Skin-Care Tips

This $10 Retinol With Hundreds of 5-Star Reviews Is So Good, It Replaced My Prescription-Grade Retinoid

Kells McPhillips

Photo: Getty Images/ Youngoldman
I remember having "the talk" with my mom at age 21. And when I say "the talk," I don't mean the one about the birds and the bees; I mean the one about retinol. A derivative of vitamin A, retinol has a rep for clearing up acne, slowing the effects of skin aging, and fighting pigmentation. As one of the most versatile products on the market, retinols are seldom cheap. Enter The Inkey List Retinol Anti-Aging Serum, a fan-favorite formula that rings in at just $10.

When I first heard about The Inkey List Retinol, I was skeptical. Despite the product's glowing reviews on the r/SkincareAddiction Reddit thread, Sephora.com, and other internet beauty hubs, I doubted that a $10 over-the-counter alternative could outpace the tretinoin that cost me a pretty penny at my local pharmacy (FWIW: Tretinoin is a more potent form of retinol that is only available with a prescription). However! I consider any skin-care experiment a fun experiment, so I swapped my usual jack-of-all-trades cream for The Inkey List's offering.

The serum combines two types of retinol with squalane, a hydrating and soothing ingredient that derms often refer to as, "a Big Gulp of moisture." This pairing is an intelligent one: Since retinoids have a tendency to dry out the skin, the quenching squalene adds some much-needed moisture to the party.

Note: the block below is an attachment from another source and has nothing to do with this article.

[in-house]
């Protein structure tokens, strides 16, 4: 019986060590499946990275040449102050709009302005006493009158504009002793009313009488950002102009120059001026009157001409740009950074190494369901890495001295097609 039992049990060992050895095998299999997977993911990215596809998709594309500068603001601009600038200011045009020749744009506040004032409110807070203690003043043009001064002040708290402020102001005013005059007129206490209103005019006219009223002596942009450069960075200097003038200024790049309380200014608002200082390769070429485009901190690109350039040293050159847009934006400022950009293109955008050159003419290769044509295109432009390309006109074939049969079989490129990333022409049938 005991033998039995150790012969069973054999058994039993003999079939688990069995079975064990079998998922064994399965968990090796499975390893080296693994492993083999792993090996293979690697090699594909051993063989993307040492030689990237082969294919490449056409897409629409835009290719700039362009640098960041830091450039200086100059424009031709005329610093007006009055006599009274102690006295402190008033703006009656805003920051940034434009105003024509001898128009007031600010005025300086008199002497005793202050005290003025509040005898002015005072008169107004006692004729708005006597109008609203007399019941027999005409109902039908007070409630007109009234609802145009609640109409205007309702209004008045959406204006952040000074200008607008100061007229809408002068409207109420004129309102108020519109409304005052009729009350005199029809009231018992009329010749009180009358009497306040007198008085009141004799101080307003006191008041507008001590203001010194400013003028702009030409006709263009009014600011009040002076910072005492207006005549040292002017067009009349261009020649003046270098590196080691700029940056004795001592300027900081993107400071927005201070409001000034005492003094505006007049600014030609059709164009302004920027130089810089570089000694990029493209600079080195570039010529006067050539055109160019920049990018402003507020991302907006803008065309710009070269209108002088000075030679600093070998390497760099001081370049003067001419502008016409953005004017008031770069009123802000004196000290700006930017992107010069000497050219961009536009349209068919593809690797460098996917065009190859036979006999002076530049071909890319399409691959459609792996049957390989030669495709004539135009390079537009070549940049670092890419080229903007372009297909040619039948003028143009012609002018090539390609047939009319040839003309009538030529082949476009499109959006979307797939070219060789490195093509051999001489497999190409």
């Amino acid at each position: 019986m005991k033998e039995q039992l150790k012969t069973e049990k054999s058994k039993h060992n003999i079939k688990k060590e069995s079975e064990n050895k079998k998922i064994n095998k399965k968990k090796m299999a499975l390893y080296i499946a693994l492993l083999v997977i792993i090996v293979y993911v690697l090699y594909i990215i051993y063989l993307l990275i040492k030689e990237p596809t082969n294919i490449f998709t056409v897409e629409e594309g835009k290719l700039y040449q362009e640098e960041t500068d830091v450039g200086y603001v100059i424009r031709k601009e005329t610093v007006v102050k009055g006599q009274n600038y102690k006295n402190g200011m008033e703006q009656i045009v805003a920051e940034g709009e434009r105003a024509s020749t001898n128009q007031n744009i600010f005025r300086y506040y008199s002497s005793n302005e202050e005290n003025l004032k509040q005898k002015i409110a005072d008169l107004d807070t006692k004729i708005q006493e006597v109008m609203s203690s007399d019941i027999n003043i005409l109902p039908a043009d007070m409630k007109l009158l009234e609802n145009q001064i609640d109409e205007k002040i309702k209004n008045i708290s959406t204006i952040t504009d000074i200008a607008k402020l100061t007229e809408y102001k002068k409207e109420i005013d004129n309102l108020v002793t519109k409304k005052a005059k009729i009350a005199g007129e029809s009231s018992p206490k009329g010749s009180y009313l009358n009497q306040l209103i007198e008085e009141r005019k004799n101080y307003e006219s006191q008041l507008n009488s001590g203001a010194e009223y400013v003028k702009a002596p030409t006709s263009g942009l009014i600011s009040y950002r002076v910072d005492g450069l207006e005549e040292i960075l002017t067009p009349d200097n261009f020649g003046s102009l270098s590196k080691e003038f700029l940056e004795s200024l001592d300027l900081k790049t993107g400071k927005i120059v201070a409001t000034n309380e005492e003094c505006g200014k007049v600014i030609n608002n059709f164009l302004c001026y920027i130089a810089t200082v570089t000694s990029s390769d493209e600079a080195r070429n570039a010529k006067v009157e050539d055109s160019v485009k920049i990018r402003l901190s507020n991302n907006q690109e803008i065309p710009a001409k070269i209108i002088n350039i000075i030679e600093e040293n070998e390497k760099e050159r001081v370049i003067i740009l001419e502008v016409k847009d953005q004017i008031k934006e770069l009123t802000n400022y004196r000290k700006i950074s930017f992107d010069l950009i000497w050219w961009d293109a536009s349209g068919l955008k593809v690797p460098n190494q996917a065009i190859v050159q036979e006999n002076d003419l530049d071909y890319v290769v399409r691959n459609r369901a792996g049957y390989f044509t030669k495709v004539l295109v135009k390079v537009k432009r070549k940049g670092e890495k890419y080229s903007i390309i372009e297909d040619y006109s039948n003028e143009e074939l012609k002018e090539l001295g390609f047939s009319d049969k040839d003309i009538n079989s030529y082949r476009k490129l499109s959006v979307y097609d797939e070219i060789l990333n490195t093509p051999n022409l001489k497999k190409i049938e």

For the sake of my own testing, I began layering the serum on my skin each night after the washing and toning steps of my routine. It has a slightly milky texture, which I'd liken to rubbing room temperature butter across your skin (in the very best way). The brand suggests using the product every third night and working your way up to using it every day, but since my skin is already accustomed to retinoids, I jumped right into a nightly routine. My once-oily complexion has become a little dry since I moved to the west coast, but within days, I noticed that the addition of the squalane in the formula started helping hydrate my skin. Beyond that, a patch of unwanted, recurring acne on my chin seemed to have taken its final bow. Fingers crossed.

All in all: I totally get why The Inkey List is the subject of internet buzz. Though it may not be as potent as my tretinoin, it's plenty effective while also being hydrating. Moving forward, I may just opt for The Inkey List's Retinol as the hydrating (and more affordable) alternative to the prescription-grade stuff. Will I spend the money I save on other beauty products? Definitely.

Considering adding a retinol to your routine? Check out the video below for everything you need to know before you do it. 

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